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Today Barack Obama described the United Nations as both indispensable and imperfect. And he said that he's asking Susan Rice as U.N. ambassador to push for reforms there. Rice has been a close adviser of Mr. Obama since he launched his presidential campaign. NPR's Michele Kelemen reports on her background and the challenges that she'll face at the U.N.
MICHELE KELEMEN: Susan Rice has just the sort of impressive resume you'd expect for a U.N. ambassador. She's a graduate of Stanford University and a Rhodes Scholar who earned her doctorate degree at Oxford University. She often talks about the need for multilateral diplomacy to meet the challenges of the 21st century.
Ms. SUSAN RICE (Foreign Policy Adviser; United States Ambassador to the United Nations-Elect): While, of course, elements of these challenges and elements of the counterterrorism challenge require the use of force, you can't shoot a pandemic disease, and you can't shoot climate change, and in fact, you can't deal with these challenges effectively unless you have collaborative solutions that involve states and peoples all over the world.
KELEMEN: Rice, who's in her mid 40s, was assistant secretary of state for African affairs during the Clinton administration and was a witness to the genocide in Rwanda. In her years out of government at the Brookings Institution, she was a sharp critic of the Bush administration's handling of the conflict in Darfur, Sudan. Rice told NPR earlier this year that Darfur has been a frustrating and tragic case of U.S. rhetoric not matching reality.
Ms. RICE: Obviously, it's not a place where you want to resort to force, but you want to protect those innocent civilians who have no protection right now. We haven't taken steps to ensure that the U.N.-African Union force, which was authorized, comes up to strength, has the helicopters and equipment that it needs to be effective. How is it that the international community and the United States can't muster 12, 24, 36 helicopters to support a crucial mission to prevent what we call genocide?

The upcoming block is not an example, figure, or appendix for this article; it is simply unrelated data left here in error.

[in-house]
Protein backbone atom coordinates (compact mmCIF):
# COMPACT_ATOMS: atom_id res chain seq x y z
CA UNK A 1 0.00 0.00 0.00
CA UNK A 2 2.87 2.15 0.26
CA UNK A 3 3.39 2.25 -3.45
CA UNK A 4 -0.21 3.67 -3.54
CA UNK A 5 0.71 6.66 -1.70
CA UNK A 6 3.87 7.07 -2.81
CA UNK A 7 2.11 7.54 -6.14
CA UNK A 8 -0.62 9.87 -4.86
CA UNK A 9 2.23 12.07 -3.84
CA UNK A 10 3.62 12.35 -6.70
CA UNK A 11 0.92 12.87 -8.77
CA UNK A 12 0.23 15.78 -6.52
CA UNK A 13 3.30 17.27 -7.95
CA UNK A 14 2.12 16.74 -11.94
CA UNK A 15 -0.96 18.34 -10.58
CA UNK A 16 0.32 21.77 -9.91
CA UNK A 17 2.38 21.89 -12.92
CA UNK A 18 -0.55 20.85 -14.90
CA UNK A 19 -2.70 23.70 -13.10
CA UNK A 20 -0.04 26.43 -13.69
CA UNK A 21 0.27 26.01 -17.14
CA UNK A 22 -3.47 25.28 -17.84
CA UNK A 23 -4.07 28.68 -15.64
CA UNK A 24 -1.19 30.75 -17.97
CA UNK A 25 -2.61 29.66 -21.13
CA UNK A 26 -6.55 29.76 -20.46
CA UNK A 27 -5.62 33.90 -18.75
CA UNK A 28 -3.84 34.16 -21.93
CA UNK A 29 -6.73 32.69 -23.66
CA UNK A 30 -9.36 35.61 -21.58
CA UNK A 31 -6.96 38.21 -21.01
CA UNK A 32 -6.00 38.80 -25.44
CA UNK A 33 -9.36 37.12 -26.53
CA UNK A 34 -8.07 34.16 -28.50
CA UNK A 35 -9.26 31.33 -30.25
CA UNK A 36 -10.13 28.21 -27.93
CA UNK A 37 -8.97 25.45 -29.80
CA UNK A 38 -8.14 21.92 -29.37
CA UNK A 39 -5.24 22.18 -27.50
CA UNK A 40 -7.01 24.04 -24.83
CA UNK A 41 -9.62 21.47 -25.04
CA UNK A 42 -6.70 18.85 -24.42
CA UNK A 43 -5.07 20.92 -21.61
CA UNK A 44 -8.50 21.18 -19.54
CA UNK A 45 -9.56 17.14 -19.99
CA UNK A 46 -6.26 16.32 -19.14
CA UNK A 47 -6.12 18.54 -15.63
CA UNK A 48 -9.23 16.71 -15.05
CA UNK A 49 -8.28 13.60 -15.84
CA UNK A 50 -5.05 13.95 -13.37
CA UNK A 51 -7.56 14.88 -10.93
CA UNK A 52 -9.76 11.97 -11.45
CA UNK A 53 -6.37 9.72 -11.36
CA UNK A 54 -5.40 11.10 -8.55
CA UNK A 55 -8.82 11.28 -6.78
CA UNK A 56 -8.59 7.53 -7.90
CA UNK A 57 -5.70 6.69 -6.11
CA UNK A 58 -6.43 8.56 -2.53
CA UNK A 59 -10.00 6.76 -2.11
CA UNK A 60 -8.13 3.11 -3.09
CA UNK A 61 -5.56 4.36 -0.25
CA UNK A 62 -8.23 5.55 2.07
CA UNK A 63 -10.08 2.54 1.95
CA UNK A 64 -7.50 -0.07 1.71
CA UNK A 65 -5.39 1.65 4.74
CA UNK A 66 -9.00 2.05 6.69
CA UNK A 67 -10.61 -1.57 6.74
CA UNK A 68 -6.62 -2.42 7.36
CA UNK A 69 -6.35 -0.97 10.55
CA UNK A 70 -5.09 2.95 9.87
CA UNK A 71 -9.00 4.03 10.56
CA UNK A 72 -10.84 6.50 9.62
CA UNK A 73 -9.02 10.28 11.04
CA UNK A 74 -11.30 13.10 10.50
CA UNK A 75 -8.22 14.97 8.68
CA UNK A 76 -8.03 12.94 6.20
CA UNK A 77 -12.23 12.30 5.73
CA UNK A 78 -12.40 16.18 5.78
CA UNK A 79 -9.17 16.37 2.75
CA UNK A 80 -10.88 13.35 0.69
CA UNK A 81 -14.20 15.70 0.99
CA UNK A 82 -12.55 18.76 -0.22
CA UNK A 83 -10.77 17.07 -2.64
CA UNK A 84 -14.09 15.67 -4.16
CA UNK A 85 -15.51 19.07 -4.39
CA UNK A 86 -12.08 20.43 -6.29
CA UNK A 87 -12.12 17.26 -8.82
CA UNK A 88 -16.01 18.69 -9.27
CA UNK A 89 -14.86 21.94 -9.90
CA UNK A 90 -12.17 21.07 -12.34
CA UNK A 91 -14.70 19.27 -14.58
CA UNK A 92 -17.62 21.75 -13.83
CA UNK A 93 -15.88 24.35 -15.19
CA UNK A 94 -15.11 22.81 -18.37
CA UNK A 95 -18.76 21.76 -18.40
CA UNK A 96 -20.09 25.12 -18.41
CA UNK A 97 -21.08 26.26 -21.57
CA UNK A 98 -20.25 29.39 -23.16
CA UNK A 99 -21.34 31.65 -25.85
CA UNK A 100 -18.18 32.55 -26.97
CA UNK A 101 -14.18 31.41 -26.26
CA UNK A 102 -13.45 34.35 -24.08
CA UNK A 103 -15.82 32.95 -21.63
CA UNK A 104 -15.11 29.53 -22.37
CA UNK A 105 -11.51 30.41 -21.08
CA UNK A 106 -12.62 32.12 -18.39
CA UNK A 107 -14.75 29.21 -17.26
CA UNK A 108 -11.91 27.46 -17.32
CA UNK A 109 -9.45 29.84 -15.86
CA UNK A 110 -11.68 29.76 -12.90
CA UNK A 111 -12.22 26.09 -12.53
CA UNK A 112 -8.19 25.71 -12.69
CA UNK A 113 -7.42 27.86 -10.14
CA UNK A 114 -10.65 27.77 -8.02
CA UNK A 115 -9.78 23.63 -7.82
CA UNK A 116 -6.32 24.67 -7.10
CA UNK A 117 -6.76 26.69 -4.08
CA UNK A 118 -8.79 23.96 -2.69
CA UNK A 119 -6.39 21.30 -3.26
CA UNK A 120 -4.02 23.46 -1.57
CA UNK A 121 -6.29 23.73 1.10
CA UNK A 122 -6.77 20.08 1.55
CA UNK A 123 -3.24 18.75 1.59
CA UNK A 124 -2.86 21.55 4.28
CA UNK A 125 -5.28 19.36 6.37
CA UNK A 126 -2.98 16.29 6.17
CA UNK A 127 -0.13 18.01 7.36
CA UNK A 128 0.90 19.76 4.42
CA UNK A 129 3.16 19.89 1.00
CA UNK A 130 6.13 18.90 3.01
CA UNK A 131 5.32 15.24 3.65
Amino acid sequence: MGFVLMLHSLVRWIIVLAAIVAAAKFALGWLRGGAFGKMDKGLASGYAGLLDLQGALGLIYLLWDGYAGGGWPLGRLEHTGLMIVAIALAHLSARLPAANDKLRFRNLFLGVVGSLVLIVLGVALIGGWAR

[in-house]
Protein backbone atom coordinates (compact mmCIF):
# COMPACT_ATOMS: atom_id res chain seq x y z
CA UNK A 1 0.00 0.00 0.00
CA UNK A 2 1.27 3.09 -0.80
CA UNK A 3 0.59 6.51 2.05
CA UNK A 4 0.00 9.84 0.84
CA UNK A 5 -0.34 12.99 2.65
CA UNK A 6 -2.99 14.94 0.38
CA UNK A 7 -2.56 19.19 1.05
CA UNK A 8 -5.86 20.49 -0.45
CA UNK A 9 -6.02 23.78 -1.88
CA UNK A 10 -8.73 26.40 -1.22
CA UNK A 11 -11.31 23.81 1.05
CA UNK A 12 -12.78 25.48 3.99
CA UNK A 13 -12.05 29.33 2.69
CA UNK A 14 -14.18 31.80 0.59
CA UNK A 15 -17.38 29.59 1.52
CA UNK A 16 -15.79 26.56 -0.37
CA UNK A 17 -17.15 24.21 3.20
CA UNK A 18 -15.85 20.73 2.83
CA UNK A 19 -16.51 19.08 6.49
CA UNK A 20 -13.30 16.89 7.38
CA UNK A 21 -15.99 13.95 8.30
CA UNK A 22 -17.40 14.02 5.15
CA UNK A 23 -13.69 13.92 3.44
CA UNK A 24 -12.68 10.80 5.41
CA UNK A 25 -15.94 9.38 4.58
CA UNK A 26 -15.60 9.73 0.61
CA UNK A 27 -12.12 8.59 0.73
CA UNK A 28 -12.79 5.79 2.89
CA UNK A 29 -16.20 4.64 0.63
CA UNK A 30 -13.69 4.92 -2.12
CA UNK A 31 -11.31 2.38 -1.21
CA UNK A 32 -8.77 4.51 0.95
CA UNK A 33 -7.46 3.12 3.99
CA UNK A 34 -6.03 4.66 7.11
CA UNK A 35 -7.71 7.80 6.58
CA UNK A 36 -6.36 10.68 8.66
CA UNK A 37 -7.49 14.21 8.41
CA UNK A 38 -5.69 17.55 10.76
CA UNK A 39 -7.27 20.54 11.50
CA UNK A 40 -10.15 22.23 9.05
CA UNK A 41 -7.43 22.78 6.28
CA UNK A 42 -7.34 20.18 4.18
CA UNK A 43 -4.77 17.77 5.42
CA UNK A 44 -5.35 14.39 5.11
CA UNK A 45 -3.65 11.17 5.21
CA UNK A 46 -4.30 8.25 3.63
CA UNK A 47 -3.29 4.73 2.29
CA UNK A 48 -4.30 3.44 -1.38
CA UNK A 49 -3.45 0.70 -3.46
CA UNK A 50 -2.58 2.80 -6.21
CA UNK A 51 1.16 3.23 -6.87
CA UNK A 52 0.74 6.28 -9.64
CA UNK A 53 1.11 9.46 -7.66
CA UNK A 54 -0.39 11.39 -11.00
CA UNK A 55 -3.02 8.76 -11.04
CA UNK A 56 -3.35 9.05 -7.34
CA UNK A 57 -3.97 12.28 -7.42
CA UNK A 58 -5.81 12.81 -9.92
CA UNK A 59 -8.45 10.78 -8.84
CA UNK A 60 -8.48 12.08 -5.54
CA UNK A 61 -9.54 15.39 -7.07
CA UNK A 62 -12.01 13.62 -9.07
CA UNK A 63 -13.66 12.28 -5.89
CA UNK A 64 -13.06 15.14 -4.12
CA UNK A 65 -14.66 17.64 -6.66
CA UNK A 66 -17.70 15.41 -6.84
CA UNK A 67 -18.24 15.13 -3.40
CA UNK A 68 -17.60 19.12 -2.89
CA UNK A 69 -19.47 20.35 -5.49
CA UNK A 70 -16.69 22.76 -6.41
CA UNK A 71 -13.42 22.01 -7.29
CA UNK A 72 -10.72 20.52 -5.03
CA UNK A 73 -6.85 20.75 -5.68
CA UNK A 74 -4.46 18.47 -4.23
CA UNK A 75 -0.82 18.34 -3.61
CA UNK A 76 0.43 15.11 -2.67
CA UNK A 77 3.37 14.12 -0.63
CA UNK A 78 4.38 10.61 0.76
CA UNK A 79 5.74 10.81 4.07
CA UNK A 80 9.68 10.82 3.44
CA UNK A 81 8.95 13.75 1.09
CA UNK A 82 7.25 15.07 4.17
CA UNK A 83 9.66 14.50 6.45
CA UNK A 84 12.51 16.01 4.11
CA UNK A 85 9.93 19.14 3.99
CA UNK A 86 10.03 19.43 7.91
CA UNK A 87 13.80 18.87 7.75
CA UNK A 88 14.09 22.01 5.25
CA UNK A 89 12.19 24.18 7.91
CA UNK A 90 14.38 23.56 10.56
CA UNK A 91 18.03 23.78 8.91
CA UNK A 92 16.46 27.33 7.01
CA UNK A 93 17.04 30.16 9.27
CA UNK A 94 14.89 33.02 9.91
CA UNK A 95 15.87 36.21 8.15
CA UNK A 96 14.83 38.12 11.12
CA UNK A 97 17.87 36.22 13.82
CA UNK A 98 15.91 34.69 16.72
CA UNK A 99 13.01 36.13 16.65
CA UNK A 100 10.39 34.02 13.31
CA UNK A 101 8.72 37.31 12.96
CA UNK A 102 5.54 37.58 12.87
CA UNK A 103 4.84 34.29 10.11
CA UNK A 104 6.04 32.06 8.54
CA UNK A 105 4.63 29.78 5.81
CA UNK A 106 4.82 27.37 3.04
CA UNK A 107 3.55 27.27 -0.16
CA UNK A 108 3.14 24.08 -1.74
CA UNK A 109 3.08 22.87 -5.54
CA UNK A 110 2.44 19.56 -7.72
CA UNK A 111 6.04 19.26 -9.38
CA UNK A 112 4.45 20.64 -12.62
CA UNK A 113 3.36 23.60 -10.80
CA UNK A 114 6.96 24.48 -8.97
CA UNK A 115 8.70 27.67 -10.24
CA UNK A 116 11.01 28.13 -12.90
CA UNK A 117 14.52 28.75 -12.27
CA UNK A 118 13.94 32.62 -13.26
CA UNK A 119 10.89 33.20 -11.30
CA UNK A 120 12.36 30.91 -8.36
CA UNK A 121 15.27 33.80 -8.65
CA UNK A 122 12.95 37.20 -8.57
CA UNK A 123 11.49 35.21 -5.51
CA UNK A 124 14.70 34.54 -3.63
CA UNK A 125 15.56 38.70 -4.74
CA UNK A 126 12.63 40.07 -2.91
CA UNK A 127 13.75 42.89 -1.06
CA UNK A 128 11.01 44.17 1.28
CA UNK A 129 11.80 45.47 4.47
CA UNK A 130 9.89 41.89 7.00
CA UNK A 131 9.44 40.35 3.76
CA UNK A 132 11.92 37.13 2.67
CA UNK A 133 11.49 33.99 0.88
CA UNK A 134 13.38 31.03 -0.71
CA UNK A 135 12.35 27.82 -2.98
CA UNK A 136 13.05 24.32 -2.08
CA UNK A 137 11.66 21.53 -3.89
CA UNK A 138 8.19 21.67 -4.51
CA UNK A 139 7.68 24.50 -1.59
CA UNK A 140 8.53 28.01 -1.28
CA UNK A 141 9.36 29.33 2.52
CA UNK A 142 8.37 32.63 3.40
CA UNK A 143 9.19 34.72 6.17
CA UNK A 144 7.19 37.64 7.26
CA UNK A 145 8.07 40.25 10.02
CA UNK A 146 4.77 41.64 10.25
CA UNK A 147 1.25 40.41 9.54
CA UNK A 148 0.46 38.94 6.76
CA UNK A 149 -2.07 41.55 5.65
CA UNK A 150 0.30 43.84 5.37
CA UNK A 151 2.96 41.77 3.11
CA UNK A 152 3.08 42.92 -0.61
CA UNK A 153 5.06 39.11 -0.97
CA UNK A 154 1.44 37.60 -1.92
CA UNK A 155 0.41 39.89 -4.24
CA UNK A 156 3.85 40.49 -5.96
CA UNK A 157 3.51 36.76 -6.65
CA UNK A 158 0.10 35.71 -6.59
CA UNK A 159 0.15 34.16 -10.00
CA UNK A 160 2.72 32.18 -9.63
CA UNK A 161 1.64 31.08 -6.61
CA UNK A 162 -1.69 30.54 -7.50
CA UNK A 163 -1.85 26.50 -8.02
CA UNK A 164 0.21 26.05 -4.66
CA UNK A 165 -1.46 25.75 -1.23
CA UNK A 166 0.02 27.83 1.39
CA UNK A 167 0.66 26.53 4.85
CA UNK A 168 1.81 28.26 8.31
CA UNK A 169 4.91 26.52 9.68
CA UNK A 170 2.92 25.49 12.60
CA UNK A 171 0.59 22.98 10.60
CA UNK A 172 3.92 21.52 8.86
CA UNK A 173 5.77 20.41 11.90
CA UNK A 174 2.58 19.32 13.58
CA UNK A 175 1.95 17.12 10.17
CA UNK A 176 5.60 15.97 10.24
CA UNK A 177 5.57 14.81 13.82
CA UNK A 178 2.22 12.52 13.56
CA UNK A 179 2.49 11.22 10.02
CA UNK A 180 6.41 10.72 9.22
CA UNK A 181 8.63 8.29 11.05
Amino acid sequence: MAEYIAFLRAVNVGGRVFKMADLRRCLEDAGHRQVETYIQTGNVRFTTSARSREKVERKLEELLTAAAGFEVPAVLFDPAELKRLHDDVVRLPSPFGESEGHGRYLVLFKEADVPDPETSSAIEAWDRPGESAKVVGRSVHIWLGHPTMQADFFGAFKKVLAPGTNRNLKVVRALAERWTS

KELEMEN: If confirmed as ambassador to the U.N., Rice will likely be asking that same question of the Security Council. She's known to be fairly tough and has the stamina for the long meetings that take place at the United Nations. That's according to Nancy Soderberg, who was one of the top U.S. diplomats at the U.N. during the Clinton administration.
Ms. NANCY SODERBERG (Foreign Policy Strategist; Author; Former U.S. Ambassador to the United Nations): She actually worked initially on peacekeeping issues, which will serve her well at the U.N., quickly rose up the ranks and was made assistant secretary in the second term. She's brilliant, she's nice, she's just a wonderful person, and the U.N. community will just fall in love with her.
KELEMEN: The U.N. Foundation, a Washington-based advocacy group, released a statement today praising Susan Rice and praising Mr. Obama's decision to make the U.N. ambassador's job a Cabinet-level position once again, as it was during the Clinton administration. Ambassador Soderberg says that's important because it would give Rice and her team a seat at the table at the White House, though usually by video conference.
Ms. SODERBERG: You are part of the team that sets the policy. And if you don't have a seat at the table, the policy doesn't reflect the priorities of the U.N. And Obama understands that it was a mistake for Bush to degrade it. Towards the second term, they began to swing back around and show the U.N. some respect because you have to. It's a frustrating organization. You've got 192 countries who don't all share our priorities, but you ignore them at our peril.
KELEMEN: Rice, if confirmed, would take on the job at a time when the global financial crisis is fueling resentment toward the United States and threatening to undermine much of the work the U.N. does to fight poverty around the globe. Michele Kelemen, NPR News, Washington.
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